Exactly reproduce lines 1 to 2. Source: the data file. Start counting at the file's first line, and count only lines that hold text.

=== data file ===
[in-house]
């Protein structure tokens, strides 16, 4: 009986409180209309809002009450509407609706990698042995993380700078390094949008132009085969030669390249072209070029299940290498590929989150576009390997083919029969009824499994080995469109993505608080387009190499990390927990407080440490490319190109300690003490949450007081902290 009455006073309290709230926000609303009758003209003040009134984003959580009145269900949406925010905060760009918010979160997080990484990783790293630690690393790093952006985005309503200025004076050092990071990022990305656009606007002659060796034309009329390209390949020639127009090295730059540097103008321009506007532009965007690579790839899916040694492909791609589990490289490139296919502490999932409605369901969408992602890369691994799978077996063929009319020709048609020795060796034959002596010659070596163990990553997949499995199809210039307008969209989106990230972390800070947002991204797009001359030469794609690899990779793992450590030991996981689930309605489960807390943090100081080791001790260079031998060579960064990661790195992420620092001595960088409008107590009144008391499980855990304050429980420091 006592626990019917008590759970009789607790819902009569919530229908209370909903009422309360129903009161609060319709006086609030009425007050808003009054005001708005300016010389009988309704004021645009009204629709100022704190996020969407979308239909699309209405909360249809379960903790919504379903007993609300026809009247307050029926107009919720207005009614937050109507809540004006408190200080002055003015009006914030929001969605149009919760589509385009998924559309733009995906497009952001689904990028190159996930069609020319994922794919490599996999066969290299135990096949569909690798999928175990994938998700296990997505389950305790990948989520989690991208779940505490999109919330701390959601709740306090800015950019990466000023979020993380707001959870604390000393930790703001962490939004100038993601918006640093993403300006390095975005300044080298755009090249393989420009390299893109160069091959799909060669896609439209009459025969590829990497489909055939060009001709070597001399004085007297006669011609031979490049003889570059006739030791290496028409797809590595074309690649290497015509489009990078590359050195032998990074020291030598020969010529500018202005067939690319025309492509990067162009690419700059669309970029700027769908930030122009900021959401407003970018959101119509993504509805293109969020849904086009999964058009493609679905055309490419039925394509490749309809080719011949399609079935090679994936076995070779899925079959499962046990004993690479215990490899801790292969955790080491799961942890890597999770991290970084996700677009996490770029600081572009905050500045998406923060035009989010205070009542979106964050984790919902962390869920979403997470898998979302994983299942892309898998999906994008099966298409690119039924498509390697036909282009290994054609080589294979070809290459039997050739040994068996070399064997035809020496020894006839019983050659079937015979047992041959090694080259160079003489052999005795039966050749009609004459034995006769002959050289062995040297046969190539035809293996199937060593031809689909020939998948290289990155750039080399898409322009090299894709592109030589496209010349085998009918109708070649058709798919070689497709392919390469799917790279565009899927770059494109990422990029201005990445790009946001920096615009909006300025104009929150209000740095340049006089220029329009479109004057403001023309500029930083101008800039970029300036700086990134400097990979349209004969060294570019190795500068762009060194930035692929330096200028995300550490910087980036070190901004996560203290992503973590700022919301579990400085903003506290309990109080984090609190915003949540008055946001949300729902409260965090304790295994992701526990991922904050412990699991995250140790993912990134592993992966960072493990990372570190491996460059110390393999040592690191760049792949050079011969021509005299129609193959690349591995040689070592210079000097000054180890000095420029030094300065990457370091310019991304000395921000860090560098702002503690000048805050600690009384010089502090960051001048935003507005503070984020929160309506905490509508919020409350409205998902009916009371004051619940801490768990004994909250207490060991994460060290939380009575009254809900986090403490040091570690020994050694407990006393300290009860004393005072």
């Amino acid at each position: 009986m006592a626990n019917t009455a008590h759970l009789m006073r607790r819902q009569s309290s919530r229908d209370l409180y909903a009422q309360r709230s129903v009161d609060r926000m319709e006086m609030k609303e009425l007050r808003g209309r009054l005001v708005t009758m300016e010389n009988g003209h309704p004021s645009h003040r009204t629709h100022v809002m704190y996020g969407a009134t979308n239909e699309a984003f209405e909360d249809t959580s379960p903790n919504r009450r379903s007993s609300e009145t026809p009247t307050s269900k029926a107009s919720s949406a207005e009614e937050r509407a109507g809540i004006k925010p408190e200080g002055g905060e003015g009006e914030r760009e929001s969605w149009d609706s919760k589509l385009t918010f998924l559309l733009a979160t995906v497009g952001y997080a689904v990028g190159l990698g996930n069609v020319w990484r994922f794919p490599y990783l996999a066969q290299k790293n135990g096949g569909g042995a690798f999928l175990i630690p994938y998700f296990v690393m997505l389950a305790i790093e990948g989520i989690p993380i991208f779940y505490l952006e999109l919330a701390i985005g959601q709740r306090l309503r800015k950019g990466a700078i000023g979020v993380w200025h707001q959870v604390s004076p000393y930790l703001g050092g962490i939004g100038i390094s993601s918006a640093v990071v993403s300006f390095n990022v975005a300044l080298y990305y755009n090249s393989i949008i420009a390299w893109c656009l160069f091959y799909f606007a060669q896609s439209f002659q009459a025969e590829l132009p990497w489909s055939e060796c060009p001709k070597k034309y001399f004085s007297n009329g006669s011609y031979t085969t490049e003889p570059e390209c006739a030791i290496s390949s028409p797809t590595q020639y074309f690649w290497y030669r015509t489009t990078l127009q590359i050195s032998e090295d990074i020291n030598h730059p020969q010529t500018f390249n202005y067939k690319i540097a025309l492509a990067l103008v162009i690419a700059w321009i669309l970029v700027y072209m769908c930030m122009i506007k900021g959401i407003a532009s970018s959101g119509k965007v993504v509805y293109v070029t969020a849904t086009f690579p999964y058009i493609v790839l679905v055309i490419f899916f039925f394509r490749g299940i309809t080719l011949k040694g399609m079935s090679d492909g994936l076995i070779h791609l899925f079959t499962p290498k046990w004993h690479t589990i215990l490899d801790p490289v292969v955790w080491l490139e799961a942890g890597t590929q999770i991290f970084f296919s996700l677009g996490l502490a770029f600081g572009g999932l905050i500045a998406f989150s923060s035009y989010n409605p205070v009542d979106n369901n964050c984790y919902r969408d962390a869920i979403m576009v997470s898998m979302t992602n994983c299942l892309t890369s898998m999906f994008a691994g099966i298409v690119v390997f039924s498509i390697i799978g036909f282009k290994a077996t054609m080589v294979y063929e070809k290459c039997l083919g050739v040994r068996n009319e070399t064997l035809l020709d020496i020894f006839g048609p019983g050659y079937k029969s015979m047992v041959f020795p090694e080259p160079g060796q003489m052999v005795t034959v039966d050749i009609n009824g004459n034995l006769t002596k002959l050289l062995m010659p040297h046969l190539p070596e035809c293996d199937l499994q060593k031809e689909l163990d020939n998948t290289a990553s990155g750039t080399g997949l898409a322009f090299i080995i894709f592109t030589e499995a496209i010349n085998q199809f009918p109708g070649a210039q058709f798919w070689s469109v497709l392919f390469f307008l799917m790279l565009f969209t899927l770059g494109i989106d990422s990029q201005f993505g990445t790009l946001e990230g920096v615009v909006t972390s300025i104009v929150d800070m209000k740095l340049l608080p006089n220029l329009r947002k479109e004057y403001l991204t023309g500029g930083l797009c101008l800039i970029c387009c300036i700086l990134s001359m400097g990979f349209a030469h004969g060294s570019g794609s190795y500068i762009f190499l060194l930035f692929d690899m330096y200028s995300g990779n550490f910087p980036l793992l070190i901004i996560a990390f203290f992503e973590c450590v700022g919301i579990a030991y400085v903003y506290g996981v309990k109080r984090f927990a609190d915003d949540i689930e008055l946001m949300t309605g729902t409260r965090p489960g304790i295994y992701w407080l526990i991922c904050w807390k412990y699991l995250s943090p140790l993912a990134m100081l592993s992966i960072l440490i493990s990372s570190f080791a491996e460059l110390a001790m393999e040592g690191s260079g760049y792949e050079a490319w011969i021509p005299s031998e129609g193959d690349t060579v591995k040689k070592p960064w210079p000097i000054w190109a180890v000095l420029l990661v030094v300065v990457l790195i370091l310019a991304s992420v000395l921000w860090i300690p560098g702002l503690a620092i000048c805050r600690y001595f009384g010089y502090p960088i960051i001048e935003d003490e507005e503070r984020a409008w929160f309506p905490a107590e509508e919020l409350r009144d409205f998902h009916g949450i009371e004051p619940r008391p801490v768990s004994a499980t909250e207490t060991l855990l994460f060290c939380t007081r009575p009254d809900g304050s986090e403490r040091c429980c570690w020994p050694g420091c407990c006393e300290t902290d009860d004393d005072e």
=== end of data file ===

[in-house]
């Protein structure tokens, strides 16, 4: 009986409180209309809002009450509407609706990698042995993380700078390094949008132009085969030669390249072209070029299940290498590929989150576009390997083919029969009824499994080995469109993505608080387009190499990390927990407080440490490319190109300690003490949450007081902290 009455006073309290709230926000609303009758003209003040009134984003959580009145269900949406925010905060760009918010979160997080990484990783790293630690690393790093952006985005309503200025004076050092990071990022990305656009606007002659060796034309009329390209390949020639127009090295730059540097103008321009506007532009965007690579790839899916040694492909791609589990490289490139296919502490999932409605369901969408992602890369691994799978077996063929009319020709048609020795060796034959002596010659070596163990990553997949499995199809210039307008969209989106990230972390800070947002991204797009001359030469794609690899990779793992450590030991996981689930309605489960807390943090100081080791001790260079031998060579960064990661790195992420620092001595960088409008107590009144008391499980855990304050429980420091 006592626990019917008590759970009789607790819902009569919530229908209370909903009422309360129903009161609060319709006086609030009425007050808003009054005001708005300016010389009988309704004021645009009204629709100022704190996020969407979308239909699309209405909360249809379960903790919504379903007993609300026809009247307050029926107009919720207005009614937050109507809540004006408190200080002055003015009006914030929001969605149009919760589509385009998924559309733009995906497009952001689904990028190159996930069609020319994922794919490599996999066969290299135990096949569909690798999928175990994938998700296990997505389950305790990948989520989690991208779940505490999109919330701390959601709740306090800015950019990466000023979020993380707001959870604390000393930790703001962490939004100038993601918006640093993403300006390095975005300044080298755009090249393989420009390299893109160069091959799909060669896609439209009459025969590829990497489909055939060009001709070597001399004085007297006669011609031979490049003889570059006739030791290496028409797809590595074309690649290497015509489009990078590359050195032998990074020291030598020969010529500018202005067939690319025309492509990067162009690419700059669309970029700027769908930030122009900021959401407003970018959101119509993504509805293109969020849904086009999964058009493609679905055309490419039925394509490749309809080719011949399609079935090679994936076995070779899925079959499962046990004993690479215990490899801790292969955790080491799961942890890597999770991290970084996700677009996490770029600081572009905050500045998406923060035009989010205070009542979106964050984790919902962390869920979403997470898998979302994983299942892309898998999906994008099966298409690119039924498509390697036909282009290994054609080589294979070809290459039997050739040994068996070399064997035809020496020894006839019983050659079937015979047992041959090694080259160079003489052999005795039966050749009609004459034995006769002959050289062995040297046969190539035809293996199937060593031809689909020939998948290289990155750039080399898409322009090299894709592109030589496209010349085998009918109708070649058709798919070689497709392919390469799917790279565009899927770059494109990422990029201005990445790009946001920096615009909006300025104009929150209000740095340049006089220029329009479109004057403001023309500029930083101008800039970029300036700086990134400097990979349209004969060294570019190795500068762009060194930035692929330096200028995300550490910087980036070190901004996560203290992503973590700022919301579990400085903003506290309990109080984090609190915003949540008055946001949300729902409260965090304790295994992701526990991922904050412990699991995250140790993912990134592993992966960072493990990372570190491996460059110390393999040592690191760049792949050079011969021509005299129609193959690349591995040689070592210079000097000054180890000095420029030094300065990457370091310019991304000395921000860090560098702002503690000048805050600690009384010089502090960051001048935003507005503070984020929160309506905490509508919020409350409205998902009916009371004051619940801490768990004994909250207490060991994460060290939380009575009254809900986090403490040091570690020994050694407990006393300290009860004393005072």